We hear about the forgotten stories of migrant workers from Achill in Co Mayo, who would travel to Scotland to work picking potatoes in the 19th century. According to local folklore, some trains carried the bodies of those who had died. (2005)
This programme tells the stories of migrant workers from North Mayo and their journeys to Scotland to pick potatoes in the 19th century. The programme began as a project undertaken with Anne O’Dowd of the Museum of Country Life in Castlebar. It incorporates tapes she recorded as part of her thesis, published as Spalpeens and Tattie Hokers in 1991 – these recordings were made in the late 70s and early 80s and all the voices heard are of people now deceased. In August of 2005 Producer Peter Woods and researcher Alan Torney travelled to Achill and Belmullet to look for some of the families of these men.
This programme tells of the first and last trains to Achill where, according to local folklore, it had been prophesised that both trains would carry the bodies of dead people. The first train, in 1894 carried those of 32 tattie hokers who drowned in Clew Bay on their way to Scotland when the boat they were in capsized. In 1937 the railway, which had shut down, was reopened to carry the bodies of those burned in the Kirkintollach bothy fire, which focused attention on Peadar O’Donnell’s campaign on behalf of the migrant workers and led to a government inquiry at the time. On Achill we met 93 year old Anthony Kilbane, who went to Scotland when he was 13, for the first time. These stories are interwoven with Anne O’Dowd’s original interviews with the men who left North May and began work in the west coast of Scotland picking early potatoes. Often these men travelled on to England to pick beet. Sometimes their families travelled with them. In other cases their wives and children were left at home. The men returned for a month in the spring to sow what land they had. These journeys were unique to Mayo and the West of Donegal and were also a unique form of migration.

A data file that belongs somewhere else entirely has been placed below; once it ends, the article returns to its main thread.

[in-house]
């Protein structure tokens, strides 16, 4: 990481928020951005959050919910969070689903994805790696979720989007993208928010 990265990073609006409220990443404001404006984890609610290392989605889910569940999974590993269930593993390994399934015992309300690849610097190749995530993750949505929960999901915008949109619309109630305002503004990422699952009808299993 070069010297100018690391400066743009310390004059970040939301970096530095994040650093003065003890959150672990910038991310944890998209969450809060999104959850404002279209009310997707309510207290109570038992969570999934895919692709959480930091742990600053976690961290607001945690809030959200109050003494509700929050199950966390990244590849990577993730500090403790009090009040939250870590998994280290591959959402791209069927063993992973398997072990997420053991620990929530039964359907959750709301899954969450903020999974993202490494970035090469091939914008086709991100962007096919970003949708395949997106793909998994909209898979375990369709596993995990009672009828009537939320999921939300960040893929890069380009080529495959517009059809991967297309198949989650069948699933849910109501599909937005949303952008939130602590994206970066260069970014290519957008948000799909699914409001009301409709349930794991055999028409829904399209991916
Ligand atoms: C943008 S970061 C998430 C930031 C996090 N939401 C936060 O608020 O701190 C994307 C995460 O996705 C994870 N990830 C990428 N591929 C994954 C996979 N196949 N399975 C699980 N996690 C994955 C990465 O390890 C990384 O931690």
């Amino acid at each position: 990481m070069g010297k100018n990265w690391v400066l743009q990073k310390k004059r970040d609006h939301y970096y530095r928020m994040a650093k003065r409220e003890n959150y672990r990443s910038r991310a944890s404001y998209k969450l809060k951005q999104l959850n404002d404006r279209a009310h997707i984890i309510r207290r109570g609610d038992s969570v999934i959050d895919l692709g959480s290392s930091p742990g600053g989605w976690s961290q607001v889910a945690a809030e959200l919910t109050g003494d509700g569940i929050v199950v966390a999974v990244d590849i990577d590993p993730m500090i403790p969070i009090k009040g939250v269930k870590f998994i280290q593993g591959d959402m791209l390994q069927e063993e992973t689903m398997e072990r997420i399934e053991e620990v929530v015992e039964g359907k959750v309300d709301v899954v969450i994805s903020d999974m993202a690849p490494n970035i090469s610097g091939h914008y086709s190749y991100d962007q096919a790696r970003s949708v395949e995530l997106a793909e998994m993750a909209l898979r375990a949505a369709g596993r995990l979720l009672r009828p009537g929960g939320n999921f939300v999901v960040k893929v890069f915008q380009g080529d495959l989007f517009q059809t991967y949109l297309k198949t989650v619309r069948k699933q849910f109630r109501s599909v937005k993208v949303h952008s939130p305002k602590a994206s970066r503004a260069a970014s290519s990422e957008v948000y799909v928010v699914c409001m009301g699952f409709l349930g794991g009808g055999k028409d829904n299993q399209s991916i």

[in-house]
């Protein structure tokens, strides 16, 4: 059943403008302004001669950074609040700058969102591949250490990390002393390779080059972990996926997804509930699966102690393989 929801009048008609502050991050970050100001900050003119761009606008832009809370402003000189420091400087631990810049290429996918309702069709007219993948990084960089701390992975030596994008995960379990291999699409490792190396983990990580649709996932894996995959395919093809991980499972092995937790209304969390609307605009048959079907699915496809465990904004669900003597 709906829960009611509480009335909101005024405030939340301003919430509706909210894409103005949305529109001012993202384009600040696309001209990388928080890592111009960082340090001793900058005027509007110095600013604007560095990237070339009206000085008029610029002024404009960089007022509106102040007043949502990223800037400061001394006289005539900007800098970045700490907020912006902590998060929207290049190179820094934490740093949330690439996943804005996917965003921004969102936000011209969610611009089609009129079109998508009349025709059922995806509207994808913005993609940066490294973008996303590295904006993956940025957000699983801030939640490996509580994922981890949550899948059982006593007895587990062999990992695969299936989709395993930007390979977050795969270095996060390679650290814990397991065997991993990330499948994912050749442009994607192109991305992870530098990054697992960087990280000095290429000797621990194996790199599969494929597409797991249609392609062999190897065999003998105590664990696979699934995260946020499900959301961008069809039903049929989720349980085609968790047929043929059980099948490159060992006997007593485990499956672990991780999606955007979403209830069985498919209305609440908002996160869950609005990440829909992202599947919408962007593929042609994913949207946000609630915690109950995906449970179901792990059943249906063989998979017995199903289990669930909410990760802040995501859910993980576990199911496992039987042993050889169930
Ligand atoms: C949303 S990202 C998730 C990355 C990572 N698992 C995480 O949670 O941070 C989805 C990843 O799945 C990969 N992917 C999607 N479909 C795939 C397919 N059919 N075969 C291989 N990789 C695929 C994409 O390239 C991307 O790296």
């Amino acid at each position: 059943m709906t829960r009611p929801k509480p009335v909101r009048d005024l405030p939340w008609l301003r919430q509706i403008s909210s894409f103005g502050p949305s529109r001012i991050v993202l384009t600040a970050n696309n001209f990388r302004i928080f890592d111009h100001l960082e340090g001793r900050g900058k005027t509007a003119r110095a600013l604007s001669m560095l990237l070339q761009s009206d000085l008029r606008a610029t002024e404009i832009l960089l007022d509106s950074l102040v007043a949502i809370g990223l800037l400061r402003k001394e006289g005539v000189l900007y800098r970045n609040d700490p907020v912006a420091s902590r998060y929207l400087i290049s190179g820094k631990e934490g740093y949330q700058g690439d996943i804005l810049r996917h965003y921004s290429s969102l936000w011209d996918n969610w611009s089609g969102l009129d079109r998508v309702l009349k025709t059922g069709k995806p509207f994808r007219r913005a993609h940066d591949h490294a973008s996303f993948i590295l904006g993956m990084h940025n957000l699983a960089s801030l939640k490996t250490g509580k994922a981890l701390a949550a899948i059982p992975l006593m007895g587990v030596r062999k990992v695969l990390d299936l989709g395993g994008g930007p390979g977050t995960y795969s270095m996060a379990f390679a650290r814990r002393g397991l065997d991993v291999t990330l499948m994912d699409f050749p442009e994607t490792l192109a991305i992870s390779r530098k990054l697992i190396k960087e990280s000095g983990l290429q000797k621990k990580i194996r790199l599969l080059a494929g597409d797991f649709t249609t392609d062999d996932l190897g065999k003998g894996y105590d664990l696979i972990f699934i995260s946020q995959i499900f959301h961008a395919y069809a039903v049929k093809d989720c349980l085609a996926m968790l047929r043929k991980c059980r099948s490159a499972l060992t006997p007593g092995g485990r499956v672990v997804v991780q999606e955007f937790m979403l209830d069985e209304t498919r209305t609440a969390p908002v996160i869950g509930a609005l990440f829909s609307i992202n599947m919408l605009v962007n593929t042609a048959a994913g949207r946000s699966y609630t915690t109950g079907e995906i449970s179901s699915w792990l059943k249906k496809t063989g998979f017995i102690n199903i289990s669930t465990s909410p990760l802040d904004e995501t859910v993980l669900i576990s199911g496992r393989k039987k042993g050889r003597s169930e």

First broadcast: November 13, 2005 on Radio 1
Produced by Peter Woods.
Research was by Alan Torney.
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